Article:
The Casey Anthony murder trial took a bizarre twist Tuesday when a witness in the case was discovered among the potential jurors, and apparently talked to others about the highly publicized killing.
Before long, Orange-Osceola Judge Belvin Perry had dismissed the whole group of 49 prospective jurors, including the witness, and made plans to start fresh with a new group this morning.
"Stranger things have happened," Perry said. But it was a surprising coincidence to find a witness for the Orlando murder case among the Pinellas County residents who had been called for jury duty.
"It's just a fluke," said Karen Levey, a spokeswoman for the Orlando area courts.
Perry said he was dismissing the panel "in an abundance of caution," because the witness apparently began discussing the case with other potential jurors. Several in the group acknowledged they had discussed the case.
That is exactly what Perry has tried to avoid. The whole reason that Pinellas jurors will hear this Orlando-based case is because officials want a group of people who are less familiar with the Orlando mother accused of murdering her 2-year-old child, and less likely to have formed opinions about her guilt or innocence.
One woman who was in the group of 49 told the St. Petersburg Times there were plenty of people in the jury pool who already had made up their mind about the case.
Shawna Rizzo of Clearwater said the potential jurors gathered about 8 a.m. Tuesday. At that point, she said, they did not know which case they would be called for. But some people began talking about Casey Anthony, wondering if they could be called for the murder trial that will require 20 Pinellas Country residents to spend six to eight weeks sequestered in Orlando.
As they talked, it became clear that "a good 20 to 30 people had already made up their mind" about the case, Rizzo said. Among that group, she said, "They all think that she killed her kid."
Rizzo said not one person reported believing Anthony was innocent. A couple said they did not know who Anthony was, she said.
Perry has told jurors not to read or view any news accounts about the case, but these discussions came before the group appeared before the judge, according to Rizzo.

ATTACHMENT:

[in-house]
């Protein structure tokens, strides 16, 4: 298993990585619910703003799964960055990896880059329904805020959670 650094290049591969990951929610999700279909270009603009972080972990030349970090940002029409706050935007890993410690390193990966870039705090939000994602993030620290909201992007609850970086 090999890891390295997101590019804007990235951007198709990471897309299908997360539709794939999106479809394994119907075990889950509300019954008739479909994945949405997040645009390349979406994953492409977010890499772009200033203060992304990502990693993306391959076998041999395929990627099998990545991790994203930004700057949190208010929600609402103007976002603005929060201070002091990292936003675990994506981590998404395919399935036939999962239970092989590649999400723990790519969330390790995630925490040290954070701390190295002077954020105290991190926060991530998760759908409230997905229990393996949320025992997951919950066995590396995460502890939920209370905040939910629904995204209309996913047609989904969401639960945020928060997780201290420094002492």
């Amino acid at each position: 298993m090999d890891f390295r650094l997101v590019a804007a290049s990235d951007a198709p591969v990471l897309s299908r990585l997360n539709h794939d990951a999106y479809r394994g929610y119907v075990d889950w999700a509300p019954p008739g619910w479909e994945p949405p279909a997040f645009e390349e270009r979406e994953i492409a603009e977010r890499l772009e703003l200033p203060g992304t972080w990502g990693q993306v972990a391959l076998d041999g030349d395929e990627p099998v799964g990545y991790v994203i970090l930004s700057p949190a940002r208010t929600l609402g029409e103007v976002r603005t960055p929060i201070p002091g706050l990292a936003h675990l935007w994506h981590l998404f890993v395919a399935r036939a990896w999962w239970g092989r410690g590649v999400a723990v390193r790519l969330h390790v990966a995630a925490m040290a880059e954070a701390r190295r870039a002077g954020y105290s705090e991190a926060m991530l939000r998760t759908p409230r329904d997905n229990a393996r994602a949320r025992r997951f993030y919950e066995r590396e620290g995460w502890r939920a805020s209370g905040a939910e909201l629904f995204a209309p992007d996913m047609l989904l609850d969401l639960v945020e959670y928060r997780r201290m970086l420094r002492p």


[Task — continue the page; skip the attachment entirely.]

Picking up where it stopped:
Levey said a new group of jurors would be brought in this morning, and they would be brought up to Perry first thing so he can warn them not to discuss the case.
At least a couple of dozen potential jurors have made it through the first phase of questioning and are still eligible to be selected.
The witness who was part of the jury pool had worked with a firm that was involved with the search for Anthony's daughter, Caylee Marie Anthony. An extensive search for the girl was unsuccessful until her remains were located in December 2008, several months after her disappearance. Officials refused to say if the woman was a witness for the defense or prosecution.
Earlier in the day, the judge and attorneys for both sides conducted juror interviews designed to see who could and could not serve on the jury in Orlando for up to two months. Jurors would receive hotel rooms, food and transportation plus $30 a day for most of their service, but they would be away from their families and jobs, and face limitations on where they can go and what kind of news they can watch or read.
Although most of the potential jurors have been excused from the inconvenience of the trial, attorneys fought Tuesday to keep some people in the pool.
One man said he runs a hardware store with 34 employees and that a lot of the management and other work falls to him. "I was unloading trucks this morning before I came here, he said."
It's a family business, his father has suffered serious health problems, and the man said he has a one-week business and pleasure trip to Panama coming up.
But defense attorney Cheney Mason called that an inconvenience, not a "hardship." The man is still in the jury pool.
But others were quickly excused, such as the St. Petersburg College student who's a single mother with a 4-year-old, and the nurse who said he is in the fifth month of a six-month training program.
Times staff writer Danny Valentine contributed to this report. Curtis Krueger can be reached at email@example.com or (727) 893-8232.